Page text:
There are more than 100 Israeli startups in Israel in the field of property technologies, or PropTech, which brings innovation to the fields of construction, asset insurance and property management, newly released figures show.
The number of startups operating in the field has jumped 244%; only five years ago, there were just 27.
The research also indicates that over the course of the last two years, many construction tech startups have seen market penetration for their products due to the growing need for safety measures solutions in light of recent notorious construction site accidents. Some of these technologies even seem to be ahead of their time when it comes to workplace safety regulation, the study said.
The findings of a study examining the PropTech field over the last decade were released by the VC Innogy Innovation Hub together with ConTech, an innovation program by the Israel Builders Association, in partnership with the Housing and Construction Ministry and the Economy Ministry.
The volume of global construction output will grow to $15.5 trillion in 2030, a report by consultants PwC shows. But most construction sites today still use traditional tools, and some of the technologies are hundreds of years old. The first known construction cranes were built by the ancient Greeks; hammers were first used in the Stone Age. Security practices are flawed and there is a chronic shortage of workers to operate the machinery in an industry that often needs to meet tight deadlines.
Investments in PropTech continue to grow globally, jumping to $4 billion in 2018, compared to $2.8 billion in 2016 and $3.4 billion in 2017, the study said.
In Israel, $200 million was invested in the sector in 2018, and overall, for the last decade, PropTech investments in Israel amounted to $1 billion.
Innogy Innovation Hub partners globally with startups to invest in and accelerate businesses to boost their growth, The hub has activities in Silicon Valley, London, Berlin, and Tel Aviv, with a portfolio of 70 startups and an equity value of €160 million.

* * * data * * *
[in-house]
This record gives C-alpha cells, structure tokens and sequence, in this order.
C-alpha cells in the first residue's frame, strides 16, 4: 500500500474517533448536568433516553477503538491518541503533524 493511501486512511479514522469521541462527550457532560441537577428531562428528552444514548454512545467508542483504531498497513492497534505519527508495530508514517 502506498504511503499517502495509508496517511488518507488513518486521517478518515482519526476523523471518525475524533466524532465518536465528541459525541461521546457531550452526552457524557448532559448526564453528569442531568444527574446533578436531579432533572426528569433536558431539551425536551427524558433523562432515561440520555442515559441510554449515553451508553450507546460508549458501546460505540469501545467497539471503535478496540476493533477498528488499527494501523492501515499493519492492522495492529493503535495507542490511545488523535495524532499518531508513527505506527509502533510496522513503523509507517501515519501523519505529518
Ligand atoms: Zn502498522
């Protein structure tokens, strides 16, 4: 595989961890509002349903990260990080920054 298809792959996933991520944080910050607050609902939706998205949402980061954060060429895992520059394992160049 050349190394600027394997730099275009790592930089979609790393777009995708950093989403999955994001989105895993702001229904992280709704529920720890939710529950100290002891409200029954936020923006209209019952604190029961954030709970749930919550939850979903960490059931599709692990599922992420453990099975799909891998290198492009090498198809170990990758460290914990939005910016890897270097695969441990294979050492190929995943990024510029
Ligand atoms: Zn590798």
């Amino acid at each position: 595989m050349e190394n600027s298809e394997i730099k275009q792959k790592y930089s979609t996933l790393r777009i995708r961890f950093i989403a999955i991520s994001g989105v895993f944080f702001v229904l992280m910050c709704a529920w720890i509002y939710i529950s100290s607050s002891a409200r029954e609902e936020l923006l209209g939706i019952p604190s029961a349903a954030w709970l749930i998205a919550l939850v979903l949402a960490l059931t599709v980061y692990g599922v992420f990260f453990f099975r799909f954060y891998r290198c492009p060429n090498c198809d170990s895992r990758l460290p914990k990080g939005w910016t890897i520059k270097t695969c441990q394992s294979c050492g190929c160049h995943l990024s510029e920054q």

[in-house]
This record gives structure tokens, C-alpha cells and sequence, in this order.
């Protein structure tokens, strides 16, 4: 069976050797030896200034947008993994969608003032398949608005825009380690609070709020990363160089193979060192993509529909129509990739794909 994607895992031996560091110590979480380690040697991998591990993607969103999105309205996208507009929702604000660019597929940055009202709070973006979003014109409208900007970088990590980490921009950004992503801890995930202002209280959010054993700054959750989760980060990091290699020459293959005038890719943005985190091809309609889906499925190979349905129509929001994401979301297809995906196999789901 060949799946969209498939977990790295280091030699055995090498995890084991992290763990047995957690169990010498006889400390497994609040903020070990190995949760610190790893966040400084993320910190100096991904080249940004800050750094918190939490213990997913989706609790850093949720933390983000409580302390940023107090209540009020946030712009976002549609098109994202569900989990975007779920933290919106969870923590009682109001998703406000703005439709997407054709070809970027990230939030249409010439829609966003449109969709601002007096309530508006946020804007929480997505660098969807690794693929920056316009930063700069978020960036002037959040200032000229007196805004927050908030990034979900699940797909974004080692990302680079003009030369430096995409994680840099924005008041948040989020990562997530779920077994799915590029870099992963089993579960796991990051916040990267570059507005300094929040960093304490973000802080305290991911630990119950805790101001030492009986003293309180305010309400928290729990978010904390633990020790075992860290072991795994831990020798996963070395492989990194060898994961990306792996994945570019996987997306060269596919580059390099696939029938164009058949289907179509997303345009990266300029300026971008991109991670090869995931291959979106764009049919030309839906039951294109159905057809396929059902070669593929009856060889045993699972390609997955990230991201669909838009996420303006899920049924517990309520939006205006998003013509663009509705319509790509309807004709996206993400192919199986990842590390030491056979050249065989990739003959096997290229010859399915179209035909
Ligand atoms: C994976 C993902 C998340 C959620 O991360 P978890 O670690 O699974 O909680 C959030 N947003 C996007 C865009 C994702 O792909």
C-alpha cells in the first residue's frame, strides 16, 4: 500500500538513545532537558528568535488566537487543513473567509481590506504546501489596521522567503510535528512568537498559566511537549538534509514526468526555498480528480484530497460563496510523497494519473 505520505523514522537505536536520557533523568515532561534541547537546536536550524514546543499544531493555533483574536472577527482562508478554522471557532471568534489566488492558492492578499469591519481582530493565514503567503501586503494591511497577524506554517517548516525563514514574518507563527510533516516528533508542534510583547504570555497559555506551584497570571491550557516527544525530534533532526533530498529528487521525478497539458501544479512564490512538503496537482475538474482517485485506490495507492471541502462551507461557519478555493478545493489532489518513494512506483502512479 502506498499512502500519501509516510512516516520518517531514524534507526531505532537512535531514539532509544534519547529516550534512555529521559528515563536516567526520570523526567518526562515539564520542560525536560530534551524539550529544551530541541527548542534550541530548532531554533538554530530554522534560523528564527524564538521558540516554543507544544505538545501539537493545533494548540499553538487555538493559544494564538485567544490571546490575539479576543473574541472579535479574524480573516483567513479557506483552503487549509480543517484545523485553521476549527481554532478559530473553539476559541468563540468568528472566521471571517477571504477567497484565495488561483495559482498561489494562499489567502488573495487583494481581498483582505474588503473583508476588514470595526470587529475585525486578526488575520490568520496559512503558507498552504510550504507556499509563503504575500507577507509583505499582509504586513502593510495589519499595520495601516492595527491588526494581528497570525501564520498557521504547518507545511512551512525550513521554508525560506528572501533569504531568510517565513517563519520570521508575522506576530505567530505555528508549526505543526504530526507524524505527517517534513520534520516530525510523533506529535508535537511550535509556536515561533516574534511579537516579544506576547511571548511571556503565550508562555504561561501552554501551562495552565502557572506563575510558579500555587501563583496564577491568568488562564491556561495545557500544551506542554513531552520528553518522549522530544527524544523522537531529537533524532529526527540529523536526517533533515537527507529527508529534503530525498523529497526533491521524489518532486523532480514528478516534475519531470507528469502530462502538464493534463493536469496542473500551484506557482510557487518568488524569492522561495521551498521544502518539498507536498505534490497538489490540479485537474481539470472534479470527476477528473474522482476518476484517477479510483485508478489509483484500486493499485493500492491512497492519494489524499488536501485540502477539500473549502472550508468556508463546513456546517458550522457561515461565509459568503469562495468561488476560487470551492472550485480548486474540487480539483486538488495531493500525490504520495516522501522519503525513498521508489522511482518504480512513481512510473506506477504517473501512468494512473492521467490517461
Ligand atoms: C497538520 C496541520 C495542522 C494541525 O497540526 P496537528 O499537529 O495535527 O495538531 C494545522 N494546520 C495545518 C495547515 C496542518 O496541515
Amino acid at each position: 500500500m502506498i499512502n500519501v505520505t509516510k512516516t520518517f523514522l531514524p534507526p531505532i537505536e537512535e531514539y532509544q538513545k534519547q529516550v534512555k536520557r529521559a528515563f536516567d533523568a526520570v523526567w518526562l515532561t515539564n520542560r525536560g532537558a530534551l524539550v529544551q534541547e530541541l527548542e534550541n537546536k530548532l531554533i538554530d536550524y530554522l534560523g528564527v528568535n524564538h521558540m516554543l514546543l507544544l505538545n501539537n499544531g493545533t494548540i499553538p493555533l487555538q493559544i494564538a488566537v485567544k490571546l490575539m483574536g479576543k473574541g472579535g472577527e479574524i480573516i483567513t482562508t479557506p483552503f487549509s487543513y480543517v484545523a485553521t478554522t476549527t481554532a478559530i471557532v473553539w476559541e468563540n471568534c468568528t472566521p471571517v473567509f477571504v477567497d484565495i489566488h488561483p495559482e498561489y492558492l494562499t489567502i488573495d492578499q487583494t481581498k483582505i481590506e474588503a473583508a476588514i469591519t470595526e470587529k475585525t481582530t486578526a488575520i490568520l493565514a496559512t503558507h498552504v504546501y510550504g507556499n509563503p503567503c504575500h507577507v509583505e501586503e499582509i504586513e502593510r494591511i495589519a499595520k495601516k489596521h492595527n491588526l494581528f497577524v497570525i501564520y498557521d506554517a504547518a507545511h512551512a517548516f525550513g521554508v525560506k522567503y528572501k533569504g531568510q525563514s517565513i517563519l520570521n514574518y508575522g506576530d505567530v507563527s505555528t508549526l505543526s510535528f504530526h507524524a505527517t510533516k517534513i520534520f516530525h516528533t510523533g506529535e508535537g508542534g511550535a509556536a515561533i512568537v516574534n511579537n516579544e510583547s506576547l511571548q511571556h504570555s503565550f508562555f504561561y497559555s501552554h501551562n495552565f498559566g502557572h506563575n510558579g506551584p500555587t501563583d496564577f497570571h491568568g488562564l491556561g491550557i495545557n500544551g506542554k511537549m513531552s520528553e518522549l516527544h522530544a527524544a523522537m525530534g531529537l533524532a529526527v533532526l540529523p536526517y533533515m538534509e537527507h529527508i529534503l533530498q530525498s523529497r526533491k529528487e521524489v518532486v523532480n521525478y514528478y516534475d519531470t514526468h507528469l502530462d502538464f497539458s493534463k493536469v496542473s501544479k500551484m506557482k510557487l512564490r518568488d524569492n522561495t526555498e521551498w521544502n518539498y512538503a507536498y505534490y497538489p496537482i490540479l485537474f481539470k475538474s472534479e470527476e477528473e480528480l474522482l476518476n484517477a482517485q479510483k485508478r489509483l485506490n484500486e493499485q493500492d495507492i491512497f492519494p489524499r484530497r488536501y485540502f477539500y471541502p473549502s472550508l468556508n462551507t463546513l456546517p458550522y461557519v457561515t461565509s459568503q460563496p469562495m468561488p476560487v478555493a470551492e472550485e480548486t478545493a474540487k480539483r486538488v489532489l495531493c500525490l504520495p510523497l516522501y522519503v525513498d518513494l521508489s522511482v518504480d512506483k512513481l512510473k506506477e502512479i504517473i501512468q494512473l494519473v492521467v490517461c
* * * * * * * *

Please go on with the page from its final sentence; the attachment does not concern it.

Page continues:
“As an international investor, one of the most interesting fields today is PropTech, which is why we had set out to do this research,” said Mickey Steiner, the director of the Innogy hub in Israel, in a statement. PropTech “is a crucial issue” and the Israeli market is both interesting and matured due to rising local competition in the sector and because advanced technologies such as artificial intelligence (AI), lasers, augmented reality (AR), and others, have become much more available and inexpensive.
“Today, these technologies allow incredible developments that improve efficiency in otherwise traditional construction processes, and help solve safety problems that are a major concern for construction tech,” he said.
The VC firm set up its innovation hub in Israel in 2015 to scout for promising startups in the field of cybersecurity, smart and connected and disruptive digital technologies.
Contech is a construction tech hub that fosters Israeli technologies with the support of the government. It aims to grow the construction tech startup ecosystem while helping form business connections between startups and industry players in Israel and abroad.
“Construction tech, according to every expert in the field, is in for a dramatic leap that would essentially change the entire construction industry over the next ten years,” said Zachi Flatto, chief investment officer at Contech. “Our mission is to turn Israel into a world leader in innovation, making it the ‘Silicon Valley’ of construction tech.”